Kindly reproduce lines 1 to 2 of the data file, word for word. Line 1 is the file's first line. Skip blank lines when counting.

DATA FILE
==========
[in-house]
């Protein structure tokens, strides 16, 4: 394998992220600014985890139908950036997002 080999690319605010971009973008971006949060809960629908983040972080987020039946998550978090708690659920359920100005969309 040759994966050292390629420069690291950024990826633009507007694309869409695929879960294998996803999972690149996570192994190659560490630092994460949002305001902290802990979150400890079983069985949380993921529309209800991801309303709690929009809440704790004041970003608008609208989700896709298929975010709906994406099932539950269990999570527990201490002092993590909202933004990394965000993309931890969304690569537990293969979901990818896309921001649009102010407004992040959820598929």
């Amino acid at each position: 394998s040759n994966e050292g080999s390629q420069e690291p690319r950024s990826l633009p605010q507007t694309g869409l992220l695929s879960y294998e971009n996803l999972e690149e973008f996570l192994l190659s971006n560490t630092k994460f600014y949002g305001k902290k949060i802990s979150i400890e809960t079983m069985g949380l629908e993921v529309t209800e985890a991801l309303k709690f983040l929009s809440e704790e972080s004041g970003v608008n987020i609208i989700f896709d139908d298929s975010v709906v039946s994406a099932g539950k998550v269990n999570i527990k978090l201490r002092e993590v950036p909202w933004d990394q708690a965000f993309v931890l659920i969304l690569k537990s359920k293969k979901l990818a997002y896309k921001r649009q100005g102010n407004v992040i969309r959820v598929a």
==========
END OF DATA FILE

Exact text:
[in-house]
């Protein structure tokens, strides 16, 4: 394998992220600014985890139908950036997002 080999690319605010971009973008971006949060809960629908983040972080987020039946998550978090708690659920359920100005969309 040759994966050292390629420069690291950024990826633009507007694309869409695929879960294998996803999972690149996570192994190659560490630092994460949002305001902290802990979150400890079983069985949380993921529309209800991801309303709690929009809440704790004041970003608008609208989700896709298929975010709906994406099932539950269990999570527990201490002092993590909202933004990394965000993309931890969304690569537990293969979901990818896309921001649009102010407004992040959820598929």